So that's the broad message from history is that you probably get on average, and there can be a huge dispersion of outcomes beyond that you get more inflation and higher interest rates.
PA: And so turning to this situation more specifically, what are some of the things that we should be thinking about when it comes to the impact maybe on the wider economy?
WH: I think here particularly, you can think of a number of extra things – one, you can think about the potential for decoupling of global supply chains between east and west potentially, the fragmentation of the global commodity market, which you're already seeing, as further inflationary forces to keep an eye on.
From the perspective of what Ukraine and Russia specifically are important to in terms of supply chain or in terms of producers (oil, gas is the obvious one, but also cereals, Ukraine is very important in this area), and you are seeing, as you know, broad-based surge in commodity prices in response to the ongoing escalations.
Now, in the short term, just looking at what we can expect from incoming economic data in the next few months, the world economy entered this crisis in relatively good and improving health. You saw that from the latest US employment report, the latest batch of business confidence surveys, all suggest that the world economy was looking okay and improving going into this thing.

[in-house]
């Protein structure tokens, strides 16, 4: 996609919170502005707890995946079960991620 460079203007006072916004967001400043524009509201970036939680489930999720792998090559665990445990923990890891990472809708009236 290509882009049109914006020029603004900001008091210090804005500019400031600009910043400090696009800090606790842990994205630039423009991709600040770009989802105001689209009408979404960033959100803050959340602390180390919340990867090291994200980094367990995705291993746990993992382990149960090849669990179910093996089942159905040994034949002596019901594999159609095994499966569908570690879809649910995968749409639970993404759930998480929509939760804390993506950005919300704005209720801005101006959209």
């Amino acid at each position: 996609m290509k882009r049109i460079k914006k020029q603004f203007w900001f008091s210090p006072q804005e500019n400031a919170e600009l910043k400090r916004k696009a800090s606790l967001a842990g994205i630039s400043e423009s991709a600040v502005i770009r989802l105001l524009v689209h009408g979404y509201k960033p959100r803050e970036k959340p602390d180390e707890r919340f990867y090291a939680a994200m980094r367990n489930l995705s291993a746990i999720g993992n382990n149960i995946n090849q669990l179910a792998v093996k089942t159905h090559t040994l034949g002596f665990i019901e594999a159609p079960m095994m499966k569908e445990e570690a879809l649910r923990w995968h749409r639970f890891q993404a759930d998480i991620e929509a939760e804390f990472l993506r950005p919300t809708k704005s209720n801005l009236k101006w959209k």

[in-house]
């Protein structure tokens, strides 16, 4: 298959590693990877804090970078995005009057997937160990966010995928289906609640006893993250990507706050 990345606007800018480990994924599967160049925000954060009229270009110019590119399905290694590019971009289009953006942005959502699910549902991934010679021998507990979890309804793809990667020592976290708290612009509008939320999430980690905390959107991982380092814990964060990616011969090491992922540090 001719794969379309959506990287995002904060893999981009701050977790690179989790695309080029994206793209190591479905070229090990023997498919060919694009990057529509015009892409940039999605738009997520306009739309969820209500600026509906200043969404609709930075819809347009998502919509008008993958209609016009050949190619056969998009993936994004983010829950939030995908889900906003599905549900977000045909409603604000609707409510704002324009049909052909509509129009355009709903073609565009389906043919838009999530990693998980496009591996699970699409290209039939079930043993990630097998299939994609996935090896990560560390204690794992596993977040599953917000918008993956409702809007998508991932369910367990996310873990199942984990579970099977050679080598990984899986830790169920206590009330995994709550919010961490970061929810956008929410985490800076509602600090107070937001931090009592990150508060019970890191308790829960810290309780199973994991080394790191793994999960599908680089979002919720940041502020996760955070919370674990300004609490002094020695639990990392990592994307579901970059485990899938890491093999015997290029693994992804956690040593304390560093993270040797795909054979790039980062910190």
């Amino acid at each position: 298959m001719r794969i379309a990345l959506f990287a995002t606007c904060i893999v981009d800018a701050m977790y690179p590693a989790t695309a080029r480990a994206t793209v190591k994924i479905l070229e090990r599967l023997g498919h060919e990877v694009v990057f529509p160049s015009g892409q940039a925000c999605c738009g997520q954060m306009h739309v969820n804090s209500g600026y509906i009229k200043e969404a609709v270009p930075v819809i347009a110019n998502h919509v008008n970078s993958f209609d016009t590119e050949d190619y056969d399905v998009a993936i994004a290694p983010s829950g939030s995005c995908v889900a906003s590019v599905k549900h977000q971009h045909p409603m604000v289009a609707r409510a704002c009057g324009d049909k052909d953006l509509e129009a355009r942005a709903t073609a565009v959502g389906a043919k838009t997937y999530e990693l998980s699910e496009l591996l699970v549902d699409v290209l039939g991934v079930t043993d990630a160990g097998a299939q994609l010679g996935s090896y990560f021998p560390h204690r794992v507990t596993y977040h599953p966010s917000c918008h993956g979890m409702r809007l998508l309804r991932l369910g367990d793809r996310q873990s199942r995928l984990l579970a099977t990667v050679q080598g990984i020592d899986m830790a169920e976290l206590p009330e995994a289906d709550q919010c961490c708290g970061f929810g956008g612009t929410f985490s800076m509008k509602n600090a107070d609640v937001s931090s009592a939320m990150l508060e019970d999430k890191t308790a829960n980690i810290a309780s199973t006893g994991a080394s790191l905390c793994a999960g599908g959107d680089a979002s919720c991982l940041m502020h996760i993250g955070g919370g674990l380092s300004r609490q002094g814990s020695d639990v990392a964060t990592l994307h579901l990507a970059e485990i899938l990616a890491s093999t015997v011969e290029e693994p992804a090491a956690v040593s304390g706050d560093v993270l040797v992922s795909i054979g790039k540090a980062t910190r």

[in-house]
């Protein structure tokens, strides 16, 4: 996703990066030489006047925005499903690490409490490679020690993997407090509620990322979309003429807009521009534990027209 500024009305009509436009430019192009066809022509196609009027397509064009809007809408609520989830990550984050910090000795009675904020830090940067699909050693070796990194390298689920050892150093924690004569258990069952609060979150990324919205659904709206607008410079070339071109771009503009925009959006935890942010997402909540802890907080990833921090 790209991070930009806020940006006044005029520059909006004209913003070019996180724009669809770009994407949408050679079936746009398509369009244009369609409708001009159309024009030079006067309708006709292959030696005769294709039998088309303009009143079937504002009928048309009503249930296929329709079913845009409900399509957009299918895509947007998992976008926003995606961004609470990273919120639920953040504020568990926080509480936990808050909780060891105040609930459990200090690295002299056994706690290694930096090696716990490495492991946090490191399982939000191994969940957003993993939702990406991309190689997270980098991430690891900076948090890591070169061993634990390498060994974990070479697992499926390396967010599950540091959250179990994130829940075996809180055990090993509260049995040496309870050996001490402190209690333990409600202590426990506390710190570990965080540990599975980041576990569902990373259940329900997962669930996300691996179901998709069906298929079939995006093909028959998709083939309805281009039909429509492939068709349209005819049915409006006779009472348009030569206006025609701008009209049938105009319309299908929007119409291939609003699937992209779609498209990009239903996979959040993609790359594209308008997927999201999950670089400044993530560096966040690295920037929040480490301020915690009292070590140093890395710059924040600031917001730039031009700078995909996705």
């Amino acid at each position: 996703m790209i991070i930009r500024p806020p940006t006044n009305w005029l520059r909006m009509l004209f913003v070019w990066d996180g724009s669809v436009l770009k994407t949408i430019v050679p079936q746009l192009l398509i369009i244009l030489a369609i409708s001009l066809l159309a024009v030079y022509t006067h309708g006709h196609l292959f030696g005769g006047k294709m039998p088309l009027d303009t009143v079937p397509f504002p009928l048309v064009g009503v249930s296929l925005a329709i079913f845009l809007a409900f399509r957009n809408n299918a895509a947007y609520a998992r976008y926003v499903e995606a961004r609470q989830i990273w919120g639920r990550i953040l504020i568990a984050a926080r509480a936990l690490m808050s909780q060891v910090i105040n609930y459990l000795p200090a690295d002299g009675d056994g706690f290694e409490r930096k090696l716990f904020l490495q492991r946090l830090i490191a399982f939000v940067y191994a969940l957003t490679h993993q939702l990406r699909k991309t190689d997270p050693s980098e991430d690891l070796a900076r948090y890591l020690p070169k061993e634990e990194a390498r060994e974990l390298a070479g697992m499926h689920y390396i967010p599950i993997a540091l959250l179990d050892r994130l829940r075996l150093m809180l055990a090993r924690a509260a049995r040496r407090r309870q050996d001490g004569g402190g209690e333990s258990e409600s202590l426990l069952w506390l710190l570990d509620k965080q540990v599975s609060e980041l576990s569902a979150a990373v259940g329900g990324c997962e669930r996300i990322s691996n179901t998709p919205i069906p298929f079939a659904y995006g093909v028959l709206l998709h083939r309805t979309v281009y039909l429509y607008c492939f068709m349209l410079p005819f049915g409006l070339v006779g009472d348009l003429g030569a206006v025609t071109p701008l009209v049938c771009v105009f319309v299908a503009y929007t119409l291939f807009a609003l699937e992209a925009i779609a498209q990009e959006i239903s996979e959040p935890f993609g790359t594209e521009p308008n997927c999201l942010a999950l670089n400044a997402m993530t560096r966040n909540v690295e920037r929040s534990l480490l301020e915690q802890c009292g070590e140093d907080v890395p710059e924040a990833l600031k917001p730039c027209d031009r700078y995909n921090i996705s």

Now the blow from commodity prices in particular and potentially tightening financial conditions as a result, as people feel more risk averse, that will obviously affect different parts of the world differently. Of the developed economies it's obviously primarily Europe that suffers the greatest stagflationary hit, more inflation, a bit less growth.
There's a huge reliance on Russia, which is Russian gas, which is a big part of that obviously that's been spoken about a lot. Most European banks don't have much in the way of direct exposure to Russian loans but you can keep an eye out for some of the Austrian banks which have a little bit more proportionally.
America on the other hand is much more insulated in reality. Petrol prices, as in prices at the pump, they are a huge political issue but our overall sense is that as at the moment the hit that is coming to the US economy is likely absorbable. The growth momentum going into the crisis is key I think; however, also important obviously – and this is something that everyone has pointed out – is that how long the crisis goes on for, is there the degree of war contagion, so to speak, of other countries sucked in directly.
Now, our current baseline is that it's an unhelpful but absorbable – an unwelcome but absorbable – stagflationary hit for the global economy. but we're obviously following closely. The other thing just to keep an eye on, and we've just seen this on the news today (8 March 2022) and seeing it hit the wires now, is the potential for unexpected policy outcomes.